UPDATED May 14, 11:45 a.m.: If you’re looking to get a home mortgage or refinance an existing one in South Florida, odds are you’re just as likely to turn to a nonbank lender as a traditional bank.
Since the recession, the mortgage landscape in the Miami metro area and across the country has changed drastically. Nonbank financial institutions, including giants like Quicken Loans and LoanDepot, originated 48.3 percent all mortgages in the U.S. in 2016, up from 30 percent in 2012, according to a recent paper by researchers from the Federal Reserve Board and the University of California, Berkeley.
In South Florida, Quicken Loans has surpassed Wells Fargo as the biggest home loan originator, with $1.57 billion in residential loans in 2017. And out of the 15 largest residential mortgage lenders in South Florida last year, nonbank lending accounted for 70 percent of the residential loans made, according to research from the property data firm ATTOM Data Solutions.
The growth of these mortgage companies in South Florida, a place that was the epicenter of the subprime mortgage meltdown, is raising some concerns about the risks of moving mortgages to a less regulated corner of the market. To others, however, these new entrants are providing an easier way for low-income borrowers to get a mortgage in a place with major affordable housing challenges.
Origins of the nonbank lender
Before the financial crisis, banks originated nearly three quarters of all mortgages, according to data from the Home Mortgage Disclosure Act. But around 2009, things started to change.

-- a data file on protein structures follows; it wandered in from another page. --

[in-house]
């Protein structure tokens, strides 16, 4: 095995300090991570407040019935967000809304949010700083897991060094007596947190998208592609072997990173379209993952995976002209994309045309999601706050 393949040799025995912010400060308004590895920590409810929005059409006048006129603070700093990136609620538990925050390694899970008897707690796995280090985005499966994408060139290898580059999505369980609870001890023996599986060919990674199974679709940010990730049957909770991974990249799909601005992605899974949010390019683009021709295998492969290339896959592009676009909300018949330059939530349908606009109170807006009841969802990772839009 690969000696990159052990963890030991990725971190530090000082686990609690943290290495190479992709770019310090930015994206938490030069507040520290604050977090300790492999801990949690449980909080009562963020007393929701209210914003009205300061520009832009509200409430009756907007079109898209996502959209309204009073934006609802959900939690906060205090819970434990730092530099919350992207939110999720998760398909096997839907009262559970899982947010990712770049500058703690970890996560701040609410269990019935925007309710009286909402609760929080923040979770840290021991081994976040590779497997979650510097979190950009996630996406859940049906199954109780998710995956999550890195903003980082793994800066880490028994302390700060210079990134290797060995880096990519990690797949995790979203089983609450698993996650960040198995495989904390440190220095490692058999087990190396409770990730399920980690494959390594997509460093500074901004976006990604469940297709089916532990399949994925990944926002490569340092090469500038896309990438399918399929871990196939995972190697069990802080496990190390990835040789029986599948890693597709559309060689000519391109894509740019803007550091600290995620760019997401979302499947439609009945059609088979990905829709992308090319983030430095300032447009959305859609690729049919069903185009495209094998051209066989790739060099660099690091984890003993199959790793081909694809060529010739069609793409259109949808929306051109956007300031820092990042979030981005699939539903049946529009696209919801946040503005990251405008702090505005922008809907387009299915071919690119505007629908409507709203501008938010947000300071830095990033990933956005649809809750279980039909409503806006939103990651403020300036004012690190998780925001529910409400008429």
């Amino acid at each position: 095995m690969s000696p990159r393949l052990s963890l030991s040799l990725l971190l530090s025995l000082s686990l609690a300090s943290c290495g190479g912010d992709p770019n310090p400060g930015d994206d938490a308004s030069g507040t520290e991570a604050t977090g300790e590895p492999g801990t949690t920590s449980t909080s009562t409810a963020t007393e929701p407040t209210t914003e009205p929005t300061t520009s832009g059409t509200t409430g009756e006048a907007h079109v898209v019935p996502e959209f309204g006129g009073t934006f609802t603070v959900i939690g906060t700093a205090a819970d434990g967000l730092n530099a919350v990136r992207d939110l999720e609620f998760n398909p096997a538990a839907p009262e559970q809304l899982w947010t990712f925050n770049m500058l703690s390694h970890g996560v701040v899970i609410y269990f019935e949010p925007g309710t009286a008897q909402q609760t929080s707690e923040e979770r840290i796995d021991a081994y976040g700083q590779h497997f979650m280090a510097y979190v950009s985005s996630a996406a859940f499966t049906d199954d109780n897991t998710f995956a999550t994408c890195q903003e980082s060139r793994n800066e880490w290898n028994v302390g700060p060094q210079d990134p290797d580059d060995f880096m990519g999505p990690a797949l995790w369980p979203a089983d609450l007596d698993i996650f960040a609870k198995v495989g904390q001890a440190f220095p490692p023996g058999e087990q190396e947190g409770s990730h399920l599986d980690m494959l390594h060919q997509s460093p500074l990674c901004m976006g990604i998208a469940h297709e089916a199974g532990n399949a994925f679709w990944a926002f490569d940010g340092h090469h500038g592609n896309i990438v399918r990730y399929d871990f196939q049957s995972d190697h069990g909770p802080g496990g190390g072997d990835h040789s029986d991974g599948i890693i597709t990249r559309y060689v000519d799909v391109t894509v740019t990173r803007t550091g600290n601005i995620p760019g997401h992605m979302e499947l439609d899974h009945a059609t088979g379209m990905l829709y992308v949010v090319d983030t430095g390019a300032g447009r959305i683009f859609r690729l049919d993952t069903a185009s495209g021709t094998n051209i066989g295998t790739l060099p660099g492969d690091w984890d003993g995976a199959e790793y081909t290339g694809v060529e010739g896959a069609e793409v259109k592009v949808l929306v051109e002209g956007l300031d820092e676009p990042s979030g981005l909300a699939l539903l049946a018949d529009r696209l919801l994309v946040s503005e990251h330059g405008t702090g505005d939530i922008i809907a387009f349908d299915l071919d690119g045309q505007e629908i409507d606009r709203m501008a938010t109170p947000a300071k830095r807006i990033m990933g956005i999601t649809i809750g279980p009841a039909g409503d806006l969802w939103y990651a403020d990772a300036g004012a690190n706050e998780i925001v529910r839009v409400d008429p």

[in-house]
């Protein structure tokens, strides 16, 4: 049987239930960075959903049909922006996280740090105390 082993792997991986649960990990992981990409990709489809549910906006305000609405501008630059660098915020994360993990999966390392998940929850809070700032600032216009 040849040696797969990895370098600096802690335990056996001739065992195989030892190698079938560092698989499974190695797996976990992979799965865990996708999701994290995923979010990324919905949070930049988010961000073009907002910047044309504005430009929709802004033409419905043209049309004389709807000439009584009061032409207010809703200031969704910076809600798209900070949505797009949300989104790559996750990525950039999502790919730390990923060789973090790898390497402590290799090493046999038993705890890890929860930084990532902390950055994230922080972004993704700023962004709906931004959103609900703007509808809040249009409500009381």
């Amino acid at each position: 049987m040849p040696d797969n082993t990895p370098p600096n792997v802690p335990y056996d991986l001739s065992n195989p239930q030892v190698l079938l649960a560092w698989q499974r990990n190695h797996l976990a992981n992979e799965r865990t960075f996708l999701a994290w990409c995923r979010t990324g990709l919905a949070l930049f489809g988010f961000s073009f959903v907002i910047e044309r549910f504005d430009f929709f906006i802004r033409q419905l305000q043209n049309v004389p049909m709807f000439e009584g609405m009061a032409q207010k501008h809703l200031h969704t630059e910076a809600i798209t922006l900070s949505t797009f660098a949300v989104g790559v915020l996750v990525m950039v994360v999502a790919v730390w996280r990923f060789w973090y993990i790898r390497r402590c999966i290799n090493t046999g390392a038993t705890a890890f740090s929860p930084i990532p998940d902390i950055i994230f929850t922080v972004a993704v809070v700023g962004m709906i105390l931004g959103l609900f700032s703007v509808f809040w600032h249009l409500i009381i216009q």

Millions of borrowers defaulted on their mortgages, leaving banks with massive losses. In turn, federal regulators started levying millions of dollars in fines on those banks for bad mortgages. Compliance costs increased and banks started backing away from originating residential mortgages.
Nonbanks — or mortgage companies that are not subsidiaries of a bank or bank holding companies — began filling the void. Having no overhead or legacy costs from the financial crisis, these companies claimed they could originate mortgages at a lower cost to consumers than banks.
Rather than having a large team of loan officers review one loan, nonbanks said they could utilize new technology and reduce labor costs.
“The root cause of banks leaving the market is cost to produce,” said Jason van den Brand, CEO of the online home financing company, Lenda. “They charge ridiculous amount of commission that now our tech can do for free.”
In South Florida, the changing of the guard in the mortgage world was best captured by a January 2016 announcement from Miami Lakes-based BankUnited. BankUnited, the area’s largest bank by assets, said it would no longer be writing residential mortgages, citing low profit margins and lack of scale.
“We can’t make money in the business,” said BankUnited CEO and chairman John Kanas in a conference call with analysts at the time.
Since then, other tri-county banks have also announced changes within residential lending divisions.